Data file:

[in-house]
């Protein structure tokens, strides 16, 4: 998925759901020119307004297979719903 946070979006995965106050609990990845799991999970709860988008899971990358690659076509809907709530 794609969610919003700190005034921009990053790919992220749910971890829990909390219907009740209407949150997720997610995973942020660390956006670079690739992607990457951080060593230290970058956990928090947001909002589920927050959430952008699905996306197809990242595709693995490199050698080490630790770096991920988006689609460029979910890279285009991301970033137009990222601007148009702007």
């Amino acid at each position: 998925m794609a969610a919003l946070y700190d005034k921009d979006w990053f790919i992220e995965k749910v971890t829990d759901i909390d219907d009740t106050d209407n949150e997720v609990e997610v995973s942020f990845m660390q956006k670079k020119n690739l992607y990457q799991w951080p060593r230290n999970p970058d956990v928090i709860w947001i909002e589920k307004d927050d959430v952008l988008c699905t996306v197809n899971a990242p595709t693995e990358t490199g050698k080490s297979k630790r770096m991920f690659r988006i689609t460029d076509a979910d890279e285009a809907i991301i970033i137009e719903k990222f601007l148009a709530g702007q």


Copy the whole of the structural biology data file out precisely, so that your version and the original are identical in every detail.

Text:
[in-house]
């Protein structure tokens, strides 16, 4: 998925759901020119307004297979719903 946070979006995965106050609990990845799991999970709860988008899971990358690659076509809907709530 794609969610919003700190005034921009990053790919992220749910971890829990909390219907009740209407949150997720997610995973942020660390956006670079690739992607990457951080060593230290970058956990928090947001909002589920927050959430952008699905996306197809990242595709693995490199050698080490630790770096991920988006689609460029979910890279285009991301970033137009990222601007148009702007």
């Amino acid at each position: 998925m794609a969610a919003l946070y700190d005034k921009d979006w990053f790919i992220e995965k749910v971890t829990d759901i909390d219907d009740t106050d209407n949150e997720v609990e997610v995973s942020f990845m660390q956006k670079k020119n690739l992607y990457q799991w951080p060593r230290n999970p970058d956990v928090i709860w947001i909002e589920k307004d927050d959430v952008l988008c699905t996306v197809n899971a990242p595709t693995e990358t490199g050698k080490s297979k630790r770096m991920f690659r988006i689609t460029d076509a979910d890279e285009a809907i991301i970033i137009e719903k990222f601007l148009a709530g702007q």